Sunday May 22nd started out warm and sunny. We loaded up our boatload of divers and motored on over to the fuel dock to top-off the tanks of the Aquatica, as we were headed off-shore to the Thomas Hume. After a little “sticker shock” ($5.69/gallon for regular) we headed East out to the middle of the Lake. Along the way the air temp dropped and we dealt with fog, but with radar and auto fog horn the trip was a breeze. Once on site we were somewhat disappointed that the mooring line did not survive the winter. So we suited up Myron from Elmer’s and Steve S., located the wreck with the Humminbird, dropped marker buoy smacked dab in the middle of the wreck and sent our two divers over the side with a temporary mooring line. In short order we were tied into the wreck and our five other divers had an amazing dive on this beautiful little wreck. 1Ft Seas, 80-100 Ft of viz and a chilly 39F.
While our divers were down I was besieged by flies. In fact, I have never seen so many flies. There were probably 1,000 flies on the boat and they stayed with us the rest of the day. Fortunately, for the most part they didn’t bite, but I did get a few bites on my ankles. Next stop NEW WRECK …the Searcher. Over the winter I came across some numbers for the an old commercial fishing boat that sunk back in 1987. She is about 70Ft and rests upright in about 145Ft of water. Being around 20 miles off-shore she is not visited a lot, so Captain Mike and Steve S. were really excited about diving her. After a couple passes with the sonar we got a good fix on her and dropped a surface marker and then our divers. Mike shot some video so we hope to have that up on the website soon, but his wife is expecting their first child this week so I’m not sure how quick that will happen. There are quite a few fishing nets on board so a good buoyancy skill-set is a must to dive her. When she sank in ’87 she took three crew members with her. 80-100Ft Viz, 39F, No Thermocline and 1Ft seas. My plan is to offer trips here on occasion and to offer a second dive on the Rotarian or Buccaneer. If your interested give me a call.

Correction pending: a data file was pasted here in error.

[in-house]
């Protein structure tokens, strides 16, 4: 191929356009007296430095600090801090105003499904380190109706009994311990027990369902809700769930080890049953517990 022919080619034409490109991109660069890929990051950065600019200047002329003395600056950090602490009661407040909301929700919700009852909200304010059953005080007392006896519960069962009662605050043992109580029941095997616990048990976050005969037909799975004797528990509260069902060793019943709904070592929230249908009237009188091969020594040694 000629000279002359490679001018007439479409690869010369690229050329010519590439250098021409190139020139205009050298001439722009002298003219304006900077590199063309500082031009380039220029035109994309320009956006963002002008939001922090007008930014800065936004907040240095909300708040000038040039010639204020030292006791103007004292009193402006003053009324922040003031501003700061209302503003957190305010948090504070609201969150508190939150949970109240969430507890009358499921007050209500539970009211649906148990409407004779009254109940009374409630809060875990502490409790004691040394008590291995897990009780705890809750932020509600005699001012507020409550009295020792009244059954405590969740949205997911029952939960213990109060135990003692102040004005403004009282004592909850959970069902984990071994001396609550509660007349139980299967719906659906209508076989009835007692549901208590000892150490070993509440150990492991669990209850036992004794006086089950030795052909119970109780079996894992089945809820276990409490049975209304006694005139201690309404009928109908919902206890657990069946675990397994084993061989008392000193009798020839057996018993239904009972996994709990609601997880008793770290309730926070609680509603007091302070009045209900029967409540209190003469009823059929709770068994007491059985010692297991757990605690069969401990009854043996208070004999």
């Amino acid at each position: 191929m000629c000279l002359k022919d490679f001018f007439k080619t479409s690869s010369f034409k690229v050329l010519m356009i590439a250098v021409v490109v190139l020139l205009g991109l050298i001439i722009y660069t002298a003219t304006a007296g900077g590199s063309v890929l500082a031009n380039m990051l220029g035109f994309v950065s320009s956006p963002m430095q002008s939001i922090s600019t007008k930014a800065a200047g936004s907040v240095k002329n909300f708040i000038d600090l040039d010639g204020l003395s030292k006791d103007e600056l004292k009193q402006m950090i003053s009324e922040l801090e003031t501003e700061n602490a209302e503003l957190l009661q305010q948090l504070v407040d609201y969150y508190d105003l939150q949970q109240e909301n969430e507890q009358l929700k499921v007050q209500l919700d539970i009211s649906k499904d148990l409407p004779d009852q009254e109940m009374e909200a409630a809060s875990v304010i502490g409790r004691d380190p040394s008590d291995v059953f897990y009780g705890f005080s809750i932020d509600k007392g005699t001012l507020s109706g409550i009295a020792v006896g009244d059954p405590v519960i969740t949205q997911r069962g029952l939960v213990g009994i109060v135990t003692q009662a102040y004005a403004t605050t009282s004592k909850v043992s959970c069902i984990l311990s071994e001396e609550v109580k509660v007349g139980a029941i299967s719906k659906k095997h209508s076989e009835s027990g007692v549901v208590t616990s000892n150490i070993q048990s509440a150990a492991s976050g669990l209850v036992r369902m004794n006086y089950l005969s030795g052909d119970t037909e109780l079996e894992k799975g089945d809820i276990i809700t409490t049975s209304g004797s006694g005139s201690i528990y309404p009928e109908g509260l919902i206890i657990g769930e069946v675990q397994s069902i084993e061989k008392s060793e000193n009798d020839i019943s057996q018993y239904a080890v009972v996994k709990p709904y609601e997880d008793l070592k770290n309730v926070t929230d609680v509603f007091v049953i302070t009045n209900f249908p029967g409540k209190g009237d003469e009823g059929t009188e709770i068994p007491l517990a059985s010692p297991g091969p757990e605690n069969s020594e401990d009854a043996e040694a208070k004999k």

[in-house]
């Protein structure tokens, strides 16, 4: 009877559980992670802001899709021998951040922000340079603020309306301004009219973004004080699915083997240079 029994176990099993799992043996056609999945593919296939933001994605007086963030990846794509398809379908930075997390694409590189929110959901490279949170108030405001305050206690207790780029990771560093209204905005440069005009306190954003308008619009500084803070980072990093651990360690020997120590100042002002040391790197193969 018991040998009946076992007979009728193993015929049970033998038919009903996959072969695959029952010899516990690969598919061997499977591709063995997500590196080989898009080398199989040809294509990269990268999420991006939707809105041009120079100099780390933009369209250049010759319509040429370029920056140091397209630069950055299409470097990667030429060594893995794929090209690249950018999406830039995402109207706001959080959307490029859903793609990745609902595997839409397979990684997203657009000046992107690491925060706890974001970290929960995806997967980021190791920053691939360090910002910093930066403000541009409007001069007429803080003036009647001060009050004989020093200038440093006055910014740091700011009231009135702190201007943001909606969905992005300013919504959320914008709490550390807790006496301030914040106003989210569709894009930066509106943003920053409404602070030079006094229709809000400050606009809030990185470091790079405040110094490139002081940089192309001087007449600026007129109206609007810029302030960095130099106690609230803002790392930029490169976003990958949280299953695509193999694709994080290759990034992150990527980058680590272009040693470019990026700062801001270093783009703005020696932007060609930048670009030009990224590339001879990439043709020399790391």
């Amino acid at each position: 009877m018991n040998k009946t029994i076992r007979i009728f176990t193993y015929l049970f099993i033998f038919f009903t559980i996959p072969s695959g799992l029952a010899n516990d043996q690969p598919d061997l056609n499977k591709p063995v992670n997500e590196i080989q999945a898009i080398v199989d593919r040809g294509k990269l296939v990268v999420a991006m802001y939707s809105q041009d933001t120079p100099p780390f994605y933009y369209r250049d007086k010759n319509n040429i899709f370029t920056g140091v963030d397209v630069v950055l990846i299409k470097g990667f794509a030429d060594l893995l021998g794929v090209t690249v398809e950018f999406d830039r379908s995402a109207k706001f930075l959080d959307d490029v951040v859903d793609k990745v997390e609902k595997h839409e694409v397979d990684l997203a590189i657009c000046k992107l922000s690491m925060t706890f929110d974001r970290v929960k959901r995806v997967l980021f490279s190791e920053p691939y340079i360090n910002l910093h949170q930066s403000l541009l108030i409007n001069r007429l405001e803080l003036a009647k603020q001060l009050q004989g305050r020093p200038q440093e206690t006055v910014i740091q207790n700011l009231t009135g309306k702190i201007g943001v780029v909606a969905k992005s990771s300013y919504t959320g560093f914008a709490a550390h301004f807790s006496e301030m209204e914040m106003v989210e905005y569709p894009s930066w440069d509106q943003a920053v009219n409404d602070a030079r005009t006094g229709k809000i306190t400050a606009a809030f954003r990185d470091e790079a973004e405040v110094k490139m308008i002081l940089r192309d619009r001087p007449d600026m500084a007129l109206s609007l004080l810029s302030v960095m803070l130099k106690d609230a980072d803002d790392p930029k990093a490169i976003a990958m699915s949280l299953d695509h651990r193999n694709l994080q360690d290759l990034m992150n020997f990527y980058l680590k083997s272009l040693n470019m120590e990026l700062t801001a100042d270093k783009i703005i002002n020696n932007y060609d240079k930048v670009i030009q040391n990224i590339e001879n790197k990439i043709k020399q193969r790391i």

Next stop the Buccaneer. The flies are still with us during the hour ride to the Buccaneer. Surprising many of the divers on this “lite-Tec” trip had not been to the Buccaneer yet so for most of them this was their first dive on her. As she is not moored we passed over her and dropped a buoy and then our divers with a mooring line. While the divers were down the VHF went crazy with weather warnings. There was a storm cell to south and north of us. I punched up the radar to the 12-mile range, eye-balled the situation and hoped that we would miss the brunt of the storm. After our divers returned I cut loose from the mooring and sent Mike down to retrieve the line and thats when the outer fringes of the storm began to buffet us. There was lightening in the distance but what was more shocking was the hail and horizontal rain. The winds had to be hitting 35Kts as it took the tops of the waves off and left us with a flat blowing sea. We zipped up the canvas and kept an eye on the mooring. Once Mike surfaced we moved in to pick him up and that’s when we learned that Mike did not police the mooring line as he ascended (big mistake) as we drifted over the line and of course fouled a prop. Just a simple loop over but just enough that we had to throw Mike back in to clear the line.
Next stop Burnham Harbor. We a had clear shot back to the harbor as the storms passed to either side of us. All an all a great day on the Lake except for the flies that never left.